The regulations of the Act go on to state that, no person shall beat or load an animal in a way that is likely to cause injury or undue suffering,[12] but unfortunately it is routinely the case that birds suffer broken legs or wings, dislocated hips, bruising and other injuries while being caught, and are forced to ride in this pain for hours or days.[13]


The Meat Inspection Act[14] (the “Meat Act”) governs the slaughter process in Canada. It provides that at slaughter the animals should not be handled in a way would cause them to endure “avoidable distress or avoidable pain.”[15] The Meat Act also states that prior to being “bled” the animals must be rendered unconscious in a way that ensures they do not regain consciousness.[16] Unfortunately, as with other laws designed to prevent “undue suffering”, the Meat Act is rarely properly enforced and chickens are routinely mistreated and conscious in the final stages of their life.

Prior to slaughter the fully conscious chickens are suspended by one leg on something similar to a clothesline. The birds are then individually dropped into an electrified stun bath designed to render them unconscious. Following the stunning, the birds’ throats are cut with an automated spinning blade. Sadly, for those birds that were not rendered unconscious in the bath, they are forced to attempt to dodge the blade, sometimes leaving them only partially cut, prior to being dunked into the scald tank, the final phase of the slaughter.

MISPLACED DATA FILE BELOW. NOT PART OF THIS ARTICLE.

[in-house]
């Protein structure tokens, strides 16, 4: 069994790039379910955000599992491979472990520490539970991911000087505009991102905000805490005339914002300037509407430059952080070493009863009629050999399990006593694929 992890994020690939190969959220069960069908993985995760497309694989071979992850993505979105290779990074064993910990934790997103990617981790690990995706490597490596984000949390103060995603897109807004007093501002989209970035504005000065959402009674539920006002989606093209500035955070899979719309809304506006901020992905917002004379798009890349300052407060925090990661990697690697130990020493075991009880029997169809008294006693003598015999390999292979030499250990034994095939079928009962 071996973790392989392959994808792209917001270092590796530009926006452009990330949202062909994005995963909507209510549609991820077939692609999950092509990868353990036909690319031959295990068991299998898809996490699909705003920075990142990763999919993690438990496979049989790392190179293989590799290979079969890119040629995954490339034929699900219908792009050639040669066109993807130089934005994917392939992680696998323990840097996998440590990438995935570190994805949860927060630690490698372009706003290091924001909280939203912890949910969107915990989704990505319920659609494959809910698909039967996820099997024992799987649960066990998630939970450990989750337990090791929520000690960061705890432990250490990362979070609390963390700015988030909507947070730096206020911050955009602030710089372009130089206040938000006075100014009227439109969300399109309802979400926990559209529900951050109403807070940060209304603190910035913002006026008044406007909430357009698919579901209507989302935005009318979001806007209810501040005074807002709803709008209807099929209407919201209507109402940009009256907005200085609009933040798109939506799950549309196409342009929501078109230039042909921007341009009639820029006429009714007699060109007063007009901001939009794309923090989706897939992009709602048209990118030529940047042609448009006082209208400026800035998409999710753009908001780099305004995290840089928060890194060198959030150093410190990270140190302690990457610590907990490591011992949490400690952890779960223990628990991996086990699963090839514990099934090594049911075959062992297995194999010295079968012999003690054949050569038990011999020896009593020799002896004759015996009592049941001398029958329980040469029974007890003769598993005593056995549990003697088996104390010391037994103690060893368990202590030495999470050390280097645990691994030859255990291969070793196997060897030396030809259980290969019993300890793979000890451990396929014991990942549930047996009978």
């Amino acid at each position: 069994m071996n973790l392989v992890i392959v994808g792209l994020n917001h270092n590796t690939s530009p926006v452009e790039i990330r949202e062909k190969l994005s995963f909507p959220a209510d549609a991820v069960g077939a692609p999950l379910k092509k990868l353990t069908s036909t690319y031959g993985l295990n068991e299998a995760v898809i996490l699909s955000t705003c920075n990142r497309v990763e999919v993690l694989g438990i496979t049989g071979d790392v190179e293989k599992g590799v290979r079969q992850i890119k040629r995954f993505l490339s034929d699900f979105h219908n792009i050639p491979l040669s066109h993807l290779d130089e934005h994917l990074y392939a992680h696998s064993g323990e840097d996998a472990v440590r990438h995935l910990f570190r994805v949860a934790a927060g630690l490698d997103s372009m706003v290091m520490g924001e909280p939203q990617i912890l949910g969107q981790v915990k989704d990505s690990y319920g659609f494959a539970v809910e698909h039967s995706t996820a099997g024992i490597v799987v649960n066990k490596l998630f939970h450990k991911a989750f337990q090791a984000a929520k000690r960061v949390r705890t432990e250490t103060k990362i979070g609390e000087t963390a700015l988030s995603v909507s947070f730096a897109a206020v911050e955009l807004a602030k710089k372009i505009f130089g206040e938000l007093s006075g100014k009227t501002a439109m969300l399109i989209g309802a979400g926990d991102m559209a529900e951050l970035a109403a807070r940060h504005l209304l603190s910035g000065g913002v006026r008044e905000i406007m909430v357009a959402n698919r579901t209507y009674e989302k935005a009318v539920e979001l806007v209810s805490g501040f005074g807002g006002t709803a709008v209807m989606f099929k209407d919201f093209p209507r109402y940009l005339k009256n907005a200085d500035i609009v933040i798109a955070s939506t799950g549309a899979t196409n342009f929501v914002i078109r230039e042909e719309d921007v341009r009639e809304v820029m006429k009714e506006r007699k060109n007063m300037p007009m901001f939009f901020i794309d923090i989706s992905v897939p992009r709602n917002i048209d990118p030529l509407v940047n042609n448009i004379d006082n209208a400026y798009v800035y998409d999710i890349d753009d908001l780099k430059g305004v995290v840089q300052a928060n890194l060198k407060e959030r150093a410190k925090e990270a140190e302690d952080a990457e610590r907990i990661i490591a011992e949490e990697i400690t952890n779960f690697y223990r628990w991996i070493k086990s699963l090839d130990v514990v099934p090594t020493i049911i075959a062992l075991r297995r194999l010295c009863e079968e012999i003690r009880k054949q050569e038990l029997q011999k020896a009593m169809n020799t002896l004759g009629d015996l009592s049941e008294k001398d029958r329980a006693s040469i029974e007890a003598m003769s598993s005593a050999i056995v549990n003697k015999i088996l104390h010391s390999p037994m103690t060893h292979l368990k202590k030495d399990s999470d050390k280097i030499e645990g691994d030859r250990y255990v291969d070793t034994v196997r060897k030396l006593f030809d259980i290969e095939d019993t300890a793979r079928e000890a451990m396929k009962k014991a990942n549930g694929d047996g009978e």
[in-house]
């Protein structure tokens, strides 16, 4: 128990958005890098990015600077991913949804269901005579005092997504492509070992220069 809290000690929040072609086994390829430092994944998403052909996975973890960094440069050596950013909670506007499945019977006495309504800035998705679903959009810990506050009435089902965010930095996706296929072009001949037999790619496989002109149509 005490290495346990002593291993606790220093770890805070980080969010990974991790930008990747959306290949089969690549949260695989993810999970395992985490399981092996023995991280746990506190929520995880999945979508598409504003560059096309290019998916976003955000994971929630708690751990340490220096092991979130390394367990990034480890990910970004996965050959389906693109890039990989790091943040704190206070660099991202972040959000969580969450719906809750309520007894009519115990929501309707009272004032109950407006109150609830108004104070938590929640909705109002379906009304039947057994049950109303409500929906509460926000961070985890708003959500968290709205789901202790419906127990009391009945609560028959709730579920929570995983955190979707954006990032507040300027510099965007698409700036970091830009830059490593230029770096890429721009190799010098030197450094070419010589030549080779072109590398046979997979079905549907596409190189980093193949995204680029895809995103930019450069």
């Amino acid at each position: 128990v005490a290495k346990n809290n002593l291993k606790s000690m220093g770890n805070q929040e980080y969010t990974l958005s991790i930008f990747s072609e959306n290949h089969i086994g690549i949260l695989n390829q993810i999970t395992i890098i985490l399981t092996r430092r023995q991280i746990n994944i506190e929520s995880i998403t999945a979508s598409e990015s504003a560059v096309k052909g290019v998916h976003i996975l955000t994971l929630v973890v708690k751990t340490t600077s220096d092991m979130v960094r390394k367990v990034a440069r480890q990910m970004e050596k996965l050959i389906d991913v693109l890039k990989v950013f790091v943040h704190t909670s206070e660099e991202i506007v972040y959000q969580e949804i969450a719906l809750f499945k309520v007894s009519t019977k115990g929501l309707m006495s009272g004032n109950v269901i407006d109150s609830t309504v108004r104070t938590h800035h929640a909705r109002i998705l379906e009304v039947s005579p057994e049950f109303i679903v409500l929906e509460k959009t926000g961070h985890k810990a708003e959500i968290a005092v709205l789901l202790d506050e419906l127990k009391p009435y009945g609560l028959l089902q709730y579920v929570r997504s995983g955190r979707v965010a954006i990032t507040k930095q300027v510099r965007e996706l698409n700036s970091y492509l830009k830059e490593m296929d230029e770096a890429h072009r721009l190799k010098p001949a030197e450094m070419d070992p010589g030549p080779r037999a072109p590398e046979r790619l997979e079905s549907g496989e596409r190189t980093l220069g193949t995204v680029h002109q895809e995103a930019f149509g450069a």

Slaughter line workers have coined the term, “red skins” for the birds unlucky enough to be alive for the scald tank. The term comes from the fact that live chickens who are dunked in the bath come out with a red discoloration on their skin, a discoloration that does not occur in birds who are already dead when they are dunked.[17]


Due to the lack of enforcement of the laws governing treatment, and the wide interpretation of “undue suffering”, chickens are at the mercy of those who make a living on their slaughter. No creature should be forced to live a life deprived of everything that is natural to them, forced to travel hours with cramped and broken bones, only to be hanged alive, electrified, and killed.